I applied to some international colleges for courses in economics and commerce, and even though I did get into some of them, I was confused.
Back then, around 16 years ago, there weren’t too many courses in India. Because of Colleen Khan, I did a course in makeup, which basically drove me to want to study it more – it was a basic course, but it helped me understand what I wanted to do with my life.
I knew I wanted to do something different in this industry and create my own niche – so I decided to go and study at The Delmark Academy Of Makeup in London, which is the best in the world.
It was hard work all the way, but it helped me learn everything I know today. I have been privileged enough to keep going back and studying more with them.
All of it happened by chance and fell into my lap – it wasn’t something I planned. At the end of the day, it was my way of keeping busy during the summer holidays. A fun thing that became my career!
What’s the most fun part of what you do?
I get to work on different faces every day and create magic! It’s like having a blank canvas where you get to create something magical on that person, and make them feel special and beautiful about themselves!
Everybody is beautiful and has those 1-2 beautiful elements about themselves, and my job is to just make that aspect of them shine.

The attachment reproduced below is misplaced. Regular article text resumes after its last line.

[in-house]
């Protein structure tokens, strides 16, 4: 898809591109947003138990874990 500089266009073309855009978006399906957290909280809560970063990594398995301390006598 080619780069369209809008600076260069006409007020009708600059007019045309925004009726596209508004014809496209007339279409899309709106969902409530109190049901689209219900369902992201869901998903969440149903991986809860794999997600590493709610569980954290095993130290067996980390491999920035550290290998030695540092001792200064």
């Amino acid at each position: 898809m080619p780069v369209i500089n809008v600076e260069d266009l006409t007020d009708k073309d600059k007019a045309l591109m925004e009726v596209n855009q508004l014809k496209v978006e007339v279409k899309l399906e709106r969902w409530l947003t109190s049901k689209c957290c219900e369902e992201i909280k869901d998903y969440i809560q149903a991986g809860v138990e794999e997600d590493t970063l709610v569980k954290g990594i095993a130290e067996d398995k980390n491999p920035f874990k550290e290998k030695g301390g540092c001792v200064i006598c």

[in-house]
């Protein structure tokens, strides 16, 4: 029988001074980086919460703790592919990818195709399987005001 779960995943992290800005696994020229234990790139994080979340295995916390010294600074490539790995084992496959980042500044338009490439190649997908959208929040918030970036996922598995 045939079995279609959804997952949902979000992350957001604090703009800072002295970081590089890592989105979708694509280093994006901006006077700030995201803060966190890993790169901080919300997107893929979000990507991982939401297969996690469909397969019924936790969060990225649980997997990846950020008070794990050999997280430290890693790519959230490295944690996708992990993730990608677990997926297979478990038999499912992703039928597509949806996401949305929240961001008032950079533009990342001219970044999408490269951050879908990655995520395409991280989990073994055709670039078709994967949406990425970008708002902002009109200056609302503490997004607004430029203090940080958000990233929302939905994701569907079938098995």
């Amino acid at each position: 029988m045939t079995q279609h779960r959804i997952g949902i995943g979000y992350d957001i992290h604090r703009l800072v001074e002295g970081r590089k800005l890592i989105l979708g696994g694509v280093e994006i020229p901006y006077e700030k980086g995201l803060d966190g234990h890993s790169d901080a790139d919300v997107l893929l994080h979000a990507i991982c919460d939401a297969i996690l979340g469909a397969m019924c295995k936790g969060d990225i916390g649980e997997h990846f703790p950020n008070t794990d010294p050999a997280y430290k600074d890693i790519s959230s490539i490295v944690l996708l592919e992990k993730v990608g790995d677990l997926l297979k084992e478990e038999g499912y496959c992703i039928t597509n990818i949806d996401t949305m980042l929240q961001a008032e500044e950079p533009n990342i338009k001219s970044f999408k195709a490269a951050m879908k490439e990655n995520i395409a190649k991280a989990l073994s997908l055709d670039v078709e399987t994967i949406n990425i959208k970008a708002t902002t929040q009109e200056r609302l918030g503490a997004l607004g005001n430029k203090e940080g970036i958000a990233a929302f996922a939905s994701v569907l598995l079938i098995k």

Who can ask for a better job than that, right?
And the hardest?
The waiting around during shoots and the long hours are probably the hardest part of the job, especially if you’re working on a movie.
You’re working around 14-17 hours a day, and the waiting around can get really lengthy and boring – but when you’re doing the work, it’s fast paced and great. Once you get to see your work on a big screen, it’s really exciting!
There’s no doubt that it is a tough job — it keeps you away from your family for many days and there are times when you will have to make a choice — family first or work.
For me, over the years, it’s always been a given that I love my job, and honestly, I don’t do it as a JOB. I am lucky enough to do something that I love and get paid well for it.
Of course, there are shoots and days that are hard and challenging, but that’s just part of anything in anybody’s life.
What is the job market like for your profession & what does it take?
The job market is amazing right now! I mean, there is enough work for everybody. We have the highest population in the world, and that means millions of brides in our country, and across the world, there are so many newcomers becoming actors and stars, and just as many people who are stepping into the world of fashion. So there is enough work for everybody.
But I think what is happening is that people need to understand that they really need to train – there is so much of competition today, so they need to know what they’re up against.